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ULTRASOUND GUIDED FOAM INJECTION SCLEROTHERAPY

Injection sclerotherapy is a well known treatment for the management of varicose veins. The term sclerotherapy arises from a chemical called sclerosant which is injected into the affected vein, and over a period of time causes the vein to collapse. This is the result of inflammation in the vein wall, which in turn destroys the vein making it less noticeable or even invisible.

Another way of injecting the sclerosant into the vein is by transforming the chemical from its liquid form to foam by mixing it up with air. Foam has various advantages such as requiring less chemical agent, thus making treatment safer. Also, the properties of the created foam enable much better contact with the vein wall. The result is that larger segments of affected veins can be treated with less amount of chemical solution.

The foam has the additional property of being detectable by ultrasound. It spreads evenly along the course of the affected vein under direct vision with an ultrasound machine. The use of the ultrasound enables the treating doctor to identify and minimise any adverse leaking of the foam to the deep veins, thus protecting the deep veins from this undesirable effect.

The treatment usually takes between 20-30 minutes. No anaesthesia is required and pain in 99% of the cases is completely absent. Return to daily activity is resumed after a 15min walk. The number of sessions needed depend upon the extent and the size of the varicose veins.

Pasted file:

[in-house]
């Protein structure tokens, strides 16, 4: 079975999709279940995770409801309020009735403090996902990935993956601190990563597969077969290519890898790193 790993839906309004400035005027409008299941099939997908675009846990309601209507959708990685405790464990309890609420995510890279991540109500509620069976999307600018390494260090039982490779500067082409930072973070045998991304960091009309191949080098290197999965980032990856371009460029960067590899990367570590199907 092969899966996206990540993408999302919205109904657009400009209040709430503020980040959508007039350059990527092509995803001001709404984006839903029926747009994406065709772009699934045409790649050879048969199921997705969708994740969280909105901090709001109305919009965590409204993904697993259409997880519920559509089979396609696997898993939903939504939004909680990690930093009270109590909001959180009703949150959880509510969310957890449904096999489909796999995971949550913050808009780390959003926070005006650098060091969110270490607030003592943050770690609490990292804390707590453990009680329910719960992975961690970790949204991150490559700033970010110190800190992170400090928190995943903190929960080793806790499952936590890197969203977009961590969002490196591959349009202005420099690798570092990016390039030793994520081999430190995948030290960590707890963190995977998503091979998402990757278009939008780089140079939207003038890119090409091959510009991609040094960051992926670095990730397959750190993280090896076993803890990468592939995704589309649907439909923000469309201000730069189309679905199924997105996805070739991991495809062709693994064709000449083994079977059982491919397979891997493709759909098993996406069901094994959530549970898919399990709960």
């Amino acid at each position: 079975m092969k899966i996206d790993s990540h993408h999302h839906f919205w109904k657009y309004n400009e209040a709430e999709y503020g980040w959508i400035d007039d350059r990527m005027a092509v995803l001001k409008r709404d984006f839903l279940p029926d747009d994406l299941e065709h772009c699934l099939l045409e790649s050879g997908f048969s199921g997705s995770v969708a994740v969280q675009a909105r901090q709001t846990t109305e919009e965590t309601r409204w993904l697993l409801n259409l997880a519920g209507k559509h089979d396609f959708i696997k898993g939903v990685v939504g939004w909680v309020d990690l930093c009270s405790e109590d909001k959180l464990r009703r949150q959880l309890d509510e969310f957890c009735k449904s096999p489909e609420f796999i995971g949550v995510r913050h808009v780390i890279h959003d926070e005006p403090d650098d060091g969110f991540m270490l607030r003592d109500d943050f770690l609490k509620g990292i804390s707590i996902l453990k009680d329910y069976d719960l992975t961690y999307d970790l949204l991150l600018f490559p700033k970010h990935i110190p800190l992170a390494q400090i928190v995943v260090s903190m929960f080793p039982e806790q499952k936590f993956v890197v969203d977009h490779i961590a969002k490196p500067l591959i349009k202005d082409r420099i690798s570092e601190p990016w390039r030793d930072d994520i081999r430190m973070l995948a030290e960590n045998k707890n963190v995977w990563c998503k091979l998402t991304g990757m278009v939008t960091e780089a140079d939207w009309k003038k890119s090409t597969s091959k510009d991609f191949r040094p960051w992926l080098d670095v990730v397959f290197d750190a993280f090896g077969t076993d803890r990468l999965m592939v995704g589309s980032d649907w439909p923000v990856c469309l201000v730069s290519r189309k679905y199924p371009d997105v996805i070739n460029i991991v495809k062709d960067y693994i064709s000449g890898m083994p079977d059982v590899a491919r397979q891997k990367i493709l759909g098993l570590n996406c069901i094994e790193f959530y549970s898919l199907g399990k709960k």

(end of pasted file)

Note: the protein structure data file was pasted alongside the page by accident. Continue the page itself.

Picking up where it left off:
Following foam sclerotherapy there may be some itching and discolouration to the treated site. This should gradually fade. Following treatment you will be required to wear a compression dressing for around one to two weeks.

Foam sclerotherapy could cause in a small percentage of patients complications. Such complications can be allergy to the injected solution or a reaction that kills the skin locally. Either of these can cause a small inflamed area, leading to an ulcer that may rarely then lead to a permanent scar. Such permanent scars affect less that 1% of patients. Another uncommon complication is the development of deep vein thrombosis.

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© George Geroulakos 2002
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